chart.Histogram(element.color="black",note.color="darkblue",note.cex=1,note.labels=colnames(ret.mat.nz)[2],xlim=c(-x_max,x_max),note.lines=x_max,main='',cex.lab=0.85,cex.main=0.75,ret.mat.nz[,2], methods = c("add.density", "add.centered"),lwd=1.2)
  par(mai=c(0.3,0,0,0.1))
  chart.Boxplot(main='',sub=paste('Return Distributions between',ret.unl[1],'and',ret.unl[2]),xlab='',add.mean=TRUE,element.color="black",ret.mat.nz,cex.lab=1.2,cex.main=1,cex=1.2)

  windows()
  chart.QQPlot(ret.mat.nz[,1],distribution='norm',line="quartiles",element.color="black",cex.lab=0.75,cex.axis=0.75,cex.main=0.75,lwd=1,pch=1,cex=0.5)

 windows()
  chart.QQPlot(ret.mat.nz[,2],distribution='norm',line="quartiles",element.color="black",cex.lab=0.75,cex.axis=0.75,cex.main=0.75,lwd=1,pch=1,cex=0.5)

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Visual inspection of the above figures should convince us that neither JPM nor MS returns are normally distributed, invalidating the use of linear correlation as a reliable measure of dependency between these financial assets. In addition to the univariate marginal distribution explored above, let’s look at the joint bivariate distribution of MS and JPM log-returns and compare it to simulated bi-variate normal data.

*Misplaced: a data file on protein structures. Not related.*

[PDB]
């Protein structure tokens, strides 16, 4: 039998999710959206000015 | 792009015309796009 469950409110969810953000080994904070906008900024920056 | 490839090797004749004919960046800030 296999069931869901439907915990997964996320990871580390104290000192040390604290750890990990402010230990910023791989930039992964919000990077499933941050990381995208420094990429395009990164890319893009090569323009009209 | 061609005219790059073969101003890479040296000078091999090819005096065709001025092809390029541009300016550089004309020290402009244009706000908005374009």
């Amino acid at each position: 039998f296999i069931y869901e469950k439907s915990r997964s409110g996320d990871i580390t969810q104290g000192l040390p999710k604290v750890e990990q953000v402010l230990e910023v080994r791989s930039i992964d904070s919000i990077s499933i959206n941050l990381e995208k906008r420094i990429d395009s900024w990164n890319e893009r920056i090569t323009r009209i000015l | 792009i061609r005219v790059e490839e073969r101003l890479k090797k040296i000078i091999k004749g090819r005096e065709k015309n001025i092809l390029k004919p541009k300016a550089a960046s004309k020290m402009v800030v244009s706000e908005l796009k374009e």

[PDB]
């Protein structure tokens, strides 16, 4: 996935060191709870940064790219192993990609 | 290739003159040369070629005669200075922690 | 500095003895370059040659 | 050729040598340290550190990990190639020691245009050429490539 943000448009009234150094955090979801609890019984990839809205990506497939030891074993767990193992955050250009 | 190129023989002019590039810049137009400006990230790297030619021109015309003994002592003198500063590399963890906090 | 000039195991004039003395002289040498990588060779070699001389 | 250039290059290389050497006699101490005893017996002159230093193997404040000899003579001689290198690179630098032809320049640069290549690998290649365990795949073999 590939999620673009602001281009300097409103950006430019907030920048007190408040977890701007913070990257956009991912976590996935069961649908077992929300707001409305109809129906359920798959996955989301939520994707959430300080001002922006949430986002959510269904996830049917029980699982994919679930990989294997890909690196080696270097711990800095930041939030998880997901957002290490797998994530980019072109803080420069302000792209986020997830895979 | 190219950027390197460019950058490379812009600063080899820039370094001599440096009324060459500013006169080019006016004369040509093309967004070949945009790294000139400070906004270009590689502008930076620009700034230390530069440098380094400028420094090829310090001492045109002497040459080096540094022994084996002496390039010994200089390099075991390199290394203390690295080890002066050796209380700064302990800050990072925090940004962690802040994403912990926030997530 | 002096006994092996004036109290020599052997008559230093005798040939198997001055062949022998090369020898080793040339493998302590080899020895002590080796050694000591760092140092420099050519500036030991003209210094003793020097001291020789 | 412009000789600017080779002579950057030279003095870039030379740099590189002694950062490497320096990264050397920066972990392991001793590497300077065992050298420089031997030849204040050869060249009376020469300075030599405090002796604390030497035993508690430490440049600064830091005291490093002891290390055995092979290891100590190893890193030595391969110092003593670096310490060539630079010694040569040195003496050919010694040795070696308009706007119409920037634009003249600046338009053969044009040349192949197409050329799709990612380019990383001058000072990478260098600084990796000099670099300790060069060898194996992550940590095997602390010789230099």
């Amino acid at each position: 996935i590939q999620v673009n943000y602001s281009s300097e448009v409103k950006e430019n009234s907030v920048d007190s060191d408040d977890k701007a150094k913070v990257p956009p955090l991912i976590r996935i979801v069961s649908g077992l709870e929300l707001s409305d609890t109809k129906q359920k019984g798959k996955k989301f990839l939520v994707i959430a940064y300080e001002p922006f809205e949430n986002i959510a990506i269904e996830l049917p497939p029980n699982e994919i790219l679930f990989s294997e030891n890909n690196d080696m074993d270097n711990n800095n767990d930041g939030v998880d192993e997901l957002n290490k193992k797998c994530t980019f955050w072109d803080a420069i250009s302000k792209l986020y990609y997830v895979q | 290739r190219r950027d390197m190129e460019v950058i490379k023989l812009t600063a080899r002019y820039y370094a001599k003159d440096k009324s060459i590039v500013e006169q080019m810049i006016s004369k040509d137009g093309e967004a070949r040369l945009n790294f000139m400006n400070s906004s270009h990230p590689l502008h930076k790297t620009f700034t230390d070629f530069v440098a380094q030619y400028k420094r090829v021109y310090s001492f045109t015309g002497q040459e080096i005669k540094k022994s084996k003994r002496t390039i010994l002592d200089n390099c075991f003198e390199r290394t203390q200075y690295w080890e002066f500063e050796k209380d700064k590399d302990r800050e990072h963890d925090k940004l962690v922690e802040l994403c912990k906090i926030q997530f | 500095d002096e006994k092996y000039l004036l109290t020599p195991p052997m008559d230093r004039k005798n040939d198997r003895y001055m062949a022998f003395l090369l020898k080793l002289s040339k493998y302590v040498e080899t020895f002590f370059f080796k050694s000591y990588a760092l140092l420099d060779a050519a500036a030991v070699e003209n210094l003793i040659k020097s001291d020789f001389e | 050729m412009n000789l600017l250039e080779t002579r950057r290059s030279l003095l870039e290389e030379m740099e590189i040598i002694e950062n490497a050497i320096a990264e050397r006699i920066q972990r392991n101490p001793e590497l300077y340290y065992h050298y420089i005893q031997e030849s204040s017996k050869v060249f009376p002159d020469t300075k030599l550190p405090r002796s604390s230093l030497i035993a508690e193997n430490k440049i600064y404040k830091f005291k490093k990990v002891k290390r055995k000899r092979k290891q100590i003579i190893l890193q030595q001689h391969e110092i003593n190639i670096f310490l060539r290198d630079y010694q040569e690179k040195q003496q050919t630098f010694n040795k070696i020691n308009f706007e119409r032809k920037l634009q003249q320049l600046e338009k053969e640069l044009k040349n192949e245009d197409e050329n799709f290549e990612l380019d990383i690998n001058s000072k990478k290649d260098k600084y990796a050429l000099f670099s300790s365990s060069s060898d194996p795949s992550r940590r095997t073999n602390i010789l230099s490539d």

# [3] Compare Empirical Scatter with simulated bivariate normal data

  simulated.ret<-rmultnorm(n=nrow(ret.mat.nz),vmat=var(ret.mat.nz),mu=colMeans(ret.mat.nz))
  colnames(simulated.ret)<-paste("Simulated Bivariate Normal Return for",colnames(ret.mat.nz))
  tot.ret<-cbind(ret.mat.nz,simulated.ret)
  emp.corr<-cor(ret.mat.nz[,1],ret.mat.nz[,2])

 windows(width=7*2)
  layout(matrix(c(1,2,3,4,5,6),nrow=2,ncol=3))
  par(mai=c(0.7,0.7,0.3,0.1))
  plot(ylim=c(x_min,x_max),xlim=c(x_min,x_max),xlab=ret.unl[1],ylab=ret.unl[2],x=ret.mat.nz[,1],y=ret.mat.nz[,2],pch=1,col="darkblue",cex.main=0.85,cex.lab=0.85,cex=0.85,cex.axis=0.85,main=paste("Empirical data with rho of\n ",emp.corr))
  grid()
  abline(h=0,v=0)

  par(mai=c(0.7,0.7,0.3,0.1))
  plot(ylim=c(x_min,x_max),xlim=c(x_min,x_max),xlab=paste("Simulated ",ret.unl[1]),ylab=paste("Simulated ",ret.unl[2]),x=simulated.ret[,1],y=simulated.ret[,2],pch=1,col="darkblue",cex.main=0.85,cex.lab=0.75,cex=0.85,cex.axis=0.85,main="Simulated data from \n Bivariate Normal Distribution")